Johnessey didn’t say more, except “Get the hell out.” It was a lot colder than it had been a month before when I’d camped outside, so I figured I needed to go to Grandma Sukie’s. I decided I could walk there in an hour, and we could pick Dad up the next morning. I thought maybe he’d think about what I said during the night, and when me and Grandma showed up the next morning he’d be grateful—infected by some of that Christmas sprit that I thought was supposed to come to old bastards like him during the timeless, cold dark of Christmas Eve.

Photo By David Robert

As I walked in the frozen air that Johnessey would have said was colder than a witch’s tit, I swear I felt that cold-weather witch wrap her icy fingers around my guts and heart. Then, I felt her fingers around my throat. I don’t know if it was the cold air or the feeling of failure that was ready to strangle me, but I felt like dying. Showing goodness and kindness to my dad had been hard, and if it hadn’t even helped him become a better man, I might as well have never gone back to him. I thought I’d have been better off living in that hole and leaving my dad be in his hellhole. A hole’s a hole the world over, except when it belongs to a rotten dad like Johnessey. And now I’d be stuck at Grandma’s.

I slept warm in Grandma Sukie’s guestroom bed. She insisted we get Johnessey before eating breakfast. I said it didn’t matter. The more time we gave him, I thought, the more time he’d have to turn around.

Grandma warmed up the car before leaving because she said it was colder than a witch’s nose. The bench seat of her scabby, maroon-colored Grand Prix was draped in one of her afghan blankets. I wrapped it around me. I wasn’t cold, but I was shaking.

The drive took 15 minutes. There were hardly any cars on the road. When we pulled up to the house, the loss of all the trash in front made it look empty. I hadn’t noticed it looking that way before.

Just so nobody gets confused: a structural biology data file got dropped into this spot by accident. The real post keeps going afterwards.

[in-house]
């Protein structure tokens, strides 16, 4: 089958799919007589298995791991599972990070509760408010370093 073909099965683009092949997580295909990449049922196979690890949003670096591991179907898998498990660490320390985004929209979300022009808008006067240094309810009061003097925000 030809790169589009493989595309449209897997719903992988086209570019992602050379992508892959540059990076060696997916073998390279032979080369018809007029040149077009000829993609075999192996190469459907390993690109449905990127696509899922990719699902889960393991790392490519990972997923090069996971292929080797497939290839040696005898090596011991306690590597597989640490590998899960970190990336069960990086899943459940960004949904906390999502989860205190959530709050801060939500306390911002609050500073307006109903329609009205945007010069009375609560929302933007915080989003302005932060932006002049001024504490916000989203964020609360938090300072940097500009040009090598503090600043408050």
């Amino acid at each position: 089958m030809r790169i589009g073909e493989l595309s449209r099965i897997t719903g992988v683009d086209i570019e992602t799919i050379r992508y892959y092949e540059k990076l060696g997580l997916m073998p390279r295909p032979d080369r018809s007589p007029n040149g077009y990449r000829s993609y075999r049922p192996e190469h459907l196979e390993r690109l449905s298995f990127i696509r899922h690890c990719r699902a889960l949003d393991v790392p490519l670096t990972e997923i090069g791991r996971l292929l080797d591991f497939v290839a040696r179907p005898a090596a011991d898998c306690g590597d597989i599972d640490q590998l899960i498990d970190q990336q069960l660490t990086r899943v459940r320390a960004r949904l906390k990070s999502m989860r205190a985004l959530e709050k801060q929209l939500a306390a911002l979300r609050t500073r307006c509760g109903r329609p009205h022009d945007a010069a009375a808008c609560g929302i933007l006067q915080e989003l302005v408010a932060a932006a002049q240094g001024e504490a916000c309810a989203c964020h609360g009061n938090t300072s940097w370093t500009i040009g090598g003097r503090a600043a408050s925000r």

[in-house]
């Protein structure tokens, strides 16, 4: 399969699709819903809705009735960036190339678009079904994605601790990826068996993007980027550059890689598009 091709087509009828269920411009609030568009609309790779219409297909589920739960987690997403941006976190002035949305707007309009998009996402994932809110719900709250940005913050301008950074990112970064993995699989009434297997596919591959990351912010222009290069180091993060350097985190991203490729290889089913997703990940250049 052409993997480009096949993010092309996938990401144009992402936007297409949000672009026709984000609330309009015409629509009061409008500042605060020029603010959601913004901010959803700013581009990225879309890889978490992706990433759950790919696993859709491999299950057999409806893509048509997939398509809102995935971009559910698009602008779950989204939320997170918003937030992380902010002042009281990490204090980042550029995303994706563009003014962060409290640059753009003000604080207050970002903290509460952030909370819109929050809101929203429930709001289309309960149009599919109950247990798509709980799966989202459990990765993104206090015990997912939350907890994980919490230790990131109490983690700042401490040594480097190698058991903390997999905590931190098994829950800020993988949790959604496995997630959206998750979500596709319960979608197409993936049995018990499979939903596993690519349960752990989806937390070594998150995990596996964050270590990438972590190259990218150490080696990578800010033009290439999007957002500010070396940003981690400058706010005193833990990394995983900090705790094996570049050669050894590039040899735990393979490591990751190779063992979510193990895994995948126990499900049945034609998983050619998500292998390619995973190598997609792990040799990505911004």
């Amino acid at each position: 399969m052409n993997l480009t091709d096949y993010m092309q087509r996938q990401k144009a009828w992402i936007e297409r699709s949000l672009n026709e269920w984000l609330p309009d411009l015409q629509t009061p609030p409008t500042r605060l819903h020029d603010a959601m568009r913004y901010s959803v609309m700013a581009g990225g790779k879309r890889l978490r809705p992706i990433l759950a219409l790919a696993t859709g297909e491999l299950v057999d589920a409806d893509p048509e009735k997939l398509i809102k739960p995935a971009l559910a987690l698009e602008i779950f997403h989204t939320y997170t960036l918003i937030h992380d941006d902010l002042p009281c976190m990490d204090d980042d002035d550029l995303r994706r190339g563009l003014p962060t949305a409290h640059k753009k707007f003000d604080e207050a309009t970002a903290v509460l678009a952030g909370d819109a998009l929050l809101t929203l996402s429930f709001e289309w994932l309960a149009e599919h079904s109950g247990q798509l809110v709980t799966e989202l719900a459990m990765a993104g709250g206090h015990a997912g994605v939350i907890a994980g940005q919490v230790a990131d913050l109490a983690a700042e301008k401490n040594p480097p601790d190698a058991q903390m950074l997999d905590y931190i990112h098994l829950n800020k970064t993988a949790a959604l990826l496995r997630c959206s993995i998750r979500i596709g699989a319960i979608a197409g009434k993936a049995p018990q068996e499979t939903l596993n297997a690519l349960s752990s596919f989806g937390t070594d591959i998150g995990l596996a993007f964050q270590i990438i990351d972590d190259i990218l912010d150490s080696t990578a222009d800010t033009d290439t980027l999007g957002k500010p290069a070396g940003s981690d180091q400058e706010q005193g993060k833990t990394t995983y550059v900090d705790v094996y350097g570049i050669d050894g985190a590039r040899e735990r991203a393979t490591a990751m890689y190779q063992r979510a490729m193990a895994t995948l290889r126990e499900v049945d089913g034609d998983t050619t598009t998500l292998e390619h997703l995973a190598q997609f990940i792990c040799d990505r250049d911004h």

“Why don’t you just run in and get your dad? I’ll keep the car running,” Grandma Sukie said.

“Yeah, OK.”

I peeled the blanket off my sweaty shoulders and pushed the heavy car door open with my foot until it grinded. As I tip-toed up the steps, I could hear the TV blaring, although I couldn’t tell what it was from outside, maybe it was that Maury Povich show—it was usually on this time of day. The steps seemed squeakier than normal. The door was frozen shut. When I pulled, it reminded me of popping ice cubes out of a tray.

Johnessey was sitting upright in his chair. His face looked more like a week-old bruise than crushed chalk, like normal. His eyes were open large, and his mouth was open medium. His lips were weirdly red like Grandma’s when she wears lipstick.

He was dead.

There was an empty bottle of soot remover on the TV tray in front of him.

Johnessey’s mouth looked like a snake hole. I thought that maybe a snake had been living inside him, just like Johnessey had been living inside of me, but the bastard was gone now. The snake had got the best of him, but Johnessey wouldn’t get the best of me.

“Is he coming?” Grandma asked as I settled back into her toasty car. I wasn’t shaking anymore.

“No,” I said. “He killed himself. Drank some soot cleaner or something.”

I managed not to pay much attention as Grandma Sukie fussed. She kept going back and forth between the car and the house. I think she was making phone calls and waiting for the police to come. I wasn’t really listening.

My throat knotted up, and I felt like I might cry, but it passed.

“All that charity and Johnessey didn’t learn a thing,” I thought clear as a bell in my head.

I was disappointed, but then I understood. He had to save himself. He had to want to save himself. Johnessey put himself in a hole that he had to work his own way out of.

So, on that day that my dad got rid of his own life, I decided that time is best spent improving yourself. I wasn’t thinking about becoming a lawyer or a doctor and earning lots of money and fame, I was thinking about becoming a saint, even though you’re stuck in a pig pen. I was thinking about “getting things right,” truly right, righteously right.

I decided I wanted to live right for myself. I told myself I would fix me up. I was on the mend. … And you know what? I had never even realized before that I was broken.